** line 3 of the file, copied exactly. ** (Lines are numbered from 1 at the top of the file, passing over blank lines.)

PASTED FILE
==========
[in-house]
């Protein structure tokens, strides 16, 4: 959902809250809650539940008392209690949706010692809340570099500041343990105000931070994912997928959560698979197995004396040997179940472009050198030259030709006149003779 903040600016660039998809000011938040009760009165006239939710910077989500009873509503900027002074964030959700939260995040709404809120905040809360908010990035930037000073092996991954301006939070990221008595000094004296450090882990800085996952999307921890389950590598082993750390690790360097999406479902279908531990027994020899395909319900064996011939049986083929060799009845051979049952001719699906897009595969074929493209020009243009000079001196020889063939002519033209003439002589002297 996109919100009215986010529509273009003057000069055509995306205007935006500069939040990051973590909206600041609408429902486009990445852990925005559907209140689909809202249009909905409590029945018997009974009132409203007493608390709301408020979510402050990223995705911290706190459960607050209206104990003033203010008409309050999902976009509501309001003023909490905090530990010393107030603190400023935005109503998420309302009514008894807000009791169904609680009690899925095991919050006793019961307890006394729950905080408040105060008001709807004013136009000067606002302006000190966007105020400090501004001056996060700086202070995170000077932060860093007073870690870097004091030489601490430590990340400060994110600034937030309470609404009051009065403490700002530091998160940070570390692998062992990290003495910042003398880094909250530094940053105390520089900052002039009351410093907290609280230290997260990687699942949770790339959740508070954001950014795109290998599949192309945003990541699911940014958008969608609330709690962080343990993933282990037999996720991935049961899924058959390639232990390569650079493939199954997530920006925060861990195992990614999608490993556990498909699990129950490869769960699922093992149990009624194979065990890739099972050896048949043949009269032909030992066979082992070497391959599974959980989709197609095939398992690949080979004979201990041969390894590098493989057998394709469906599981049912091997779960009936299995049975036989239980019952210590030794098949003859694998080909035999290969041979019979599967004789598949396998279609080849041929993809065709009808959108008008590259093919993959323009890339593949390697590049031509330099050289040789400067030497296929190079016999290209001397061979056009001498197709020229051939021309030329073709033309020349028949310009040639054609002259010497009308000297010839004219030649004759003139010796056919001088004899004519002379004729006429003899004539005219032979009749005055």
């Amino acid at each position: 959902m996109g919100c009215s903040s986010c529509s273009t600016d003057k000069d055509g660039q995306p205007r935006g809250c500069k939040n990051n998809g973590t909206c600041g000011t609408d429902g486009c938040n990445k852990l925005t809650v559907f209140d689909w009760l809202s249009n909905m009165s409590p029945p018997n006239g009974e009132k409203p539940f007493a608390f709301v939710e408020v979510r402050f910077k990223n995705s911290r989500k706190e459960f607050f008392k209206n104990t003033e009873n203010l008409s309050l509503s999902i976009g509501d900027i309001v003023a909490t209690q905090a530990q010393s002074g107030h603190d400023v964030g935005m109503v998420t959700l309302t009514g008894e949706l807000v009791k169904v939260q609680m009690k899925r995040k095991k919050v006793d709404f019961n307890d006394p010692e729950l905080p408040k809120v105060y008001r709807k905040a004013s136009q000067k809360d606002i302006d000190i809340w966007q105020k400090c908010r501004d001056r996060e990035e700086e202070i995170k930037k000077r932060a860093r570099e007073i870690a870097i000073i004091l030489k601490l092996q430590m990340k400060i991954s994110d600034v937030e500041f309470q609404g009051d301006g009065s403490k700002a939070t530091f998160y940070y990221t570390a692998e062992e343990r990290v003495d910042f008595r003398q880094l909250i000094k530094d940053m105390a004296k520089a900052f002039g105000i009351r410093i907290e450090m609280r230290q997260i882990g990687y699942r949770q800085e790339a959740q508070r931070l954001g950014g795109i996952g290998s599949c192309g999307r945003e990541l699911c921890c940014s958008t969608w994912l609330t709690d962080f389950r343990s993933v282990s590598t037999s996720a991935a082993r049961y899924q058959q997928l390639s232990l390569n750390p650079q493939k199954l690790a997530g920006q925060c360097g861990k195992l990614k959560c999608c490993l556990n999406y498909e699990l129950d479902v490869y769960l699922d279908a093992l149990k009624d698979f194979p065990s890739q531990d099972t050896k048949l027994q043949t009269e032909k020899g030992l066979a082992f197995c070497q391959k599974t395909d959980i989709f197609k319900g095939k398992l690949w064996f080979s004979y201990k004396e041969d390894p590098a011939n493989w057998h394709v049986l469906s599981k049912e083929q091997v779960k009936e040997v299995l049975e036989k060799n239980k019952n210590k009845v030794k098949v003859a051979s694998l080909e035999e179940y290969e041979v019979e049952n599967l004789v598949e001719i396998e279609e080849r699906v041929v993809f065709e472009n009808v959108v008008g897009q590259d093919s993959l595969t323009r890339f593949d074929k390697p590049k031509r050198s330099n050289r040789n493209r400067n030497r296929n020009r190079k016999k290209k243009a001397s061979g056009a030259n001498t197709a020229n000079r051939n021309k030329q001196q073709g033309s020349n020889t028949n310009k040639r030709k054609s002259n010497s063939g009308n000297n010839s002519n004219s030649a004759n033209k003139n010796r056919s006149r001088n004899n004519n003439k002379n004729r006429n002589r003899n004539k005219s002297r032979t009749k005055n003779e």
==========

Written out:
């Amino acid at each position: 959902m996109g919100c009215s903040s986010c529509s273009t600016d003057k000069d055509g660039q995306p205007r935006g809250c500069k939040n990051n998809g973590t909206c600041g000011t609408d429902g486009c938040n990445k852990l925005t809650v559907f209140d689909w009760l809202s249009n909905m009165s409590p029945p018997n006239g009974e009132k409203p539940f007493a608390f709301v939710e408020v979510r402050f910077k990223n995705s911290r989500k706190e459960f607050f008392k209206n104990t003033e009873n203010l008409s309050l509503s999902i976009g509501d900027i309001v003023a909490t209690q905090a530990q010393s002074g107030h603190d400023v964030g935005m109503v998420t959700l309302t009514g008894e949706l807000v009791k169904v939260q609680m009690k899925r995040k095991k919050v006793d709404f019961n307890d006394p010692e729950l905080p408040k809120v105060y008001r709807k905040a004013s136009q000067k809360d606002i302006d000190i809340w966007q105020k400090c908010r501004d001056r996060e990035e700086e202070i995170k930037k000077r932060a860093r570099e007073i870690a870097i000073i004091l030489k601490l092996q430590m990340k400060i991954s994110d600034v937030e500041f309470q609404g009051d301006g009065s403490k700002a939070t530091f998160y940070y990221t570390a692998e062992e343990r990290v003495d910042f008595r003398q880094l909250i000094k530094d940053m105390a004296k520089a900052f002039g105000i009351r410093i907290e450090m609280r230290q997260i882990g990687y699942r949770q800085e790339a959740q508070r931070l954001g950014g795109i996952g290998s599949c192309g999307r945003e990541l699911c921890c940014s958008t969608w994912l609330t709690d962080f389950r343990s993933v282990s590598t037999s996720a991935a082993r049961y899924q058959q997928l390639s232990l390569n750390p650079q493939k199954l690790a997530g920006q925060c360097g861990k195992l990614k959560c999608c490993l556990n999406y498909e699990l129950d479902v490869y769960l699922d279908a093992l149990k009624d698979f194979p065990s890739q531990d099972t050896k048949l027994q043949t009269e032909k020899g030992l066979a082992f197995c070497q391959k599974t395909d959980i989709f197609k319900g095939k398992l690949w064996f080979s004979y201990k004396e041969d390894p590098a011939n493989w057998h394709v049986l469906s599981k049912e083929q091997v779960k009936e040997v299995l049975e036989k060799n239980k019952n210590k009845v030794k098949v003859a051979s694998l080909e035999e179940y290969e041979v019979e049952n599967l004789v598949e001719i396998e279609e080849r699906v041929v993809f065709e472009n009808v959108v008008g897009q590259d093919s993959l595969t323009r890339f593949d074929k390697p590049k031509r050198s330099n050289r040789n493209r400067n030497r296929n020009r190079k016999k290209k243009a001397s061979g056009a030259n001498t197709a020229n000079r051939n021309k030329q001196q073709g033309s020349n020889t028949n310009k040639r030709k054609s002259n010497s063939g009308n000297n010839s002519n004219s030649a004759n033209k003139n010796r056919s006149r001088n004899n004519n003439k002379n004729r006429n002589r003899n004539k005219s002297r032979t009749k005055n003779e």